By Umesh Agrawal
In a reducing deficit scenario, Integrated Resource Planning is of paramount importance for the system to effective meet the demand at efficient costs. Peak deficit recently has declined to 3.2% (September 2015) from 10.6% (March 2012), highlighting that capacity additions (from 230 GW in March 2012 to 319 GW in September 2015) have been instrumental in bringing down this deficit; however a closer look will clearly disperse this view and bring to light the continued suppressed demand and load shedding by distribution utilities. The issue is interlinked with a number of problems, the financial health of the utilities which results in lower electricity offtake, hence generating companies are generating less electricity, resulting in reduction in PLF (73% – March 2012 to 63% – September 2015) and culminating to stress on developers and eventually lenders. However, with Ujwal Discom Assurance Yojana (UDAY), the distribution utility’s situation is expected to improve, load shedding reduce and power purchase would increase to meet its existing, suppressed (due to load shedding) and latent demand. However a key discussion area is the peak load management (PLM) especially in the rising tariff and poor utility health scenario. Inadequate capacity addition in hydel capacity is leading to use of coal fired capacity for meeting peak demand. But use of base load capacity is inefficient in terms of managing the power system as well as in terms of the delivered tariffs for the end users.
To overcome this, distribution utilities would need to apply an Integrated Resource Planning approach which encompasses both demand as well as supply side planning to handle peaking and intermediate load issues. This integrated resource planning would aid in preparing a detailed demand requirement, understand the pattern of load especially peak and super peak loads and plan in an efficient manner so that distribution utilities can apply a number of tools and techniques to effectively and efficiently manage the power procurement and the power system.
From demand side planning, the distribution utilities need to:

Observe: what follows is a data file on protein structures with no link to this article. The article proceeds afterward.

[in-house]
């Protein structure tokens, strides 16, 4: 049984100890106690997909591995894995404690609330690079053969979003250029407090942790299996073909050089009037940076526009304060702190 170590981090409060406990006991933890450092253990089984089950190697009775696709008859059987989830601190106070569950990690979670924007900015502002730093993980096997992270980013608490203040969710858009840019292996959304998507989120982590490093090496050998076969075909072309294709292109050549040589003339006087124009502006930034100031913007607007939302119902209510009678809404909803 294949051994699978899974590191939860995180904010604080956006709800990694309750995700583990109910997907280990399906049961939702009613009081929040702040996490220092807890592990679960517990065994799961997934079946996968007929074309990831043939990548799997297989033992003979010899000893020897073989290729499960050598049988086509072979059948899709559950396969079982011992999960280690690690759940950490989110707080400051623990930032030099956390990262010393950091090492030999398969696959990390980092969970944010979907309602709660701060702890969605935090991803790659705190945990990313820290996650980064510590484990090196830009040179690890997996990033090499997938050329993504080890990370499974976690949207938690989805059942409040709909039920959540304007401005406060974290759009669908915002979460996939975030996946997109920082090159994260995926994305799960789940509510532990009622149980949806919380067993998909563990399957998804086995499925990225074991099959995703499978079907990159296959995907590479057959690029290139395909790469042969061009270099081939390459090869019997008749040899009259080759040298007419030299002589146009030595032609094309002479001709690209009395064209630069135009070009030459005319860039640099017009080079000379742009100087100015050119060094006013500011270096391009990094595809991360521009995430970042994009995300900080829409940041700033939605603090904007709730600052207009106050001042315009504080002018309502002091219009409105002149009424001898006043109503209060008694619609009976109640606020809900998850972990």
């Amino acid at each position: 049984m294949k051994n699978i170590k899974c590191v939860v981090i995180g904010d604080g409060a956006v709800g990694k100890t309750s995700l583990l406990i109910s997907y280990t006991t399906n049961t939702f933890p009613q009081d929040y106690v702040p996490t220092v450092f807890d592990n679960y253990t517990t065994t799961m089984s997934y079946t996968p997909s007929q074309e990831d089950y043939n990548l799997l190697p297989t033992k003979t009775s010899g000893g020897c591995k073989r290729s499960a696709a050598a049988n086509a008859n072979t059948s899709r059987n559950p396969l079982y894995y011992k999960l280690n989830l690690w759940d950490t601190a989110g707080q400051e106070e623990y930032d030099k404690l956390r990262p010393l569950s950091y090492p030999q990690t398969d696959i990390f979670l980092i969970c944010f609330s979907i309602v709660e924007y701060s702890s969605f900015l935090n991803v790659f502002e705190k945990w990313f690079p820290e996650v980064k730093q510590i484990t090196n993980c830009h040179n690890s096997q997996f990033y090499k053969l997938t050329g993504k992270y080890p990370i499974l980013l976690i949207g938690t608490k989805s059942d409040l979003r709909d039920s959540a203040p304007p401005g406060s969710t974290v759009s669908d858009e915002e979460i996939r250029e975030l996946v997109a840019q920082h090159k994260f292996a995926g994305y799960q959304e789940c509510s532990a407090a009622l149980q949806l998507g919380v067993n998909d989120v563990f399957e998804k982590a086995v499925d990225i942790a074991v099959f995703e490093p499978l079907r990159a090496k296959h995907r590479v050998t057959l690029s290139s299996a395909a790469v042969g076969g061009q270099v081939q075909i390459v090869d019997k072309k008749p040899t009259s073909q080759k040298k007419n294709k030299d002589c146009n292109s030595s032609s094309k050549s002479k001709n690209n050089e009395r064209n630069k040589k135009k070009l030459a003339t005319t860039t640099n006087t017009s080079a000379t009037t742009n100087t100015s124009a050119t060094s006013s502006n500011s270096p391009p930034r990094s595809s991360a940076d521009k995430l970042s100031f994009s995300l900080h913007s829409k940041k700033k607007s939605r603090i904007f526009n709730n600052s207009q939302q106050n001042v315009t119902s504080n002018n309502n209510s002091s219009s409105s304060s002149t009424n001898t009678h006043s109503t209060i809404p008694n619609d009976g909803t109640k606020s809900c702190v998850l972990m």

1. Plan demand side management – The method needs co-operative action between utilities and consumers i.e. industrial, residential, commercial and agricultural to modify the load. Most of the states have already taken the first step of introducing time of day tariff mechanism. There will be a need to deepen the use of this to more categories to help consumers take efficient consumption decisions.
2. Promoting use of energy efficiency equipment – The government’s push on using LED and replacing bulb, the use of the BEE rating equipment would help manage/reduce the peak load for residential and commercial consumers. Continued focus on such initiatives is critical.
3. Planning systematic load staggering initiatives – Discoms would need to continue focusing on supplying power to agriculture during night time, thus benefiting from the time of use (off peak charges etc.), while planning industrial load in a similar manner (giving incentives for off peak usage and help staggering the load).
4. Apart from time of use tariff plan, technological and management programmes such as direct load control, interruptible load control, smart grid etc. would be essential tools in managing PLM.
From supply side planning, the distribution utilities need to:
1. Increase hydro/thermal share – With the increase in renewable capacity, increased capacity of storage based hydro capacity will be critical to create flexibility. The distribution utilities need to efficiently plan the supply basket so that the cost of power procurement is optimised.
2. Efficient planning for super peaks which may occur once/ twice a year e.g. festival time etc.
The way forward
Efforts to promote peak load management would be unsuccessful unless the distribution utilities are made accountable towards meeting the peak demand. Hence, regulators must lay emphasis on long term integrated resource planning where the utilities would meritoriously plan their basket so they can readily provide efficient power to meet peak demand and provide affordable tariff to consumers.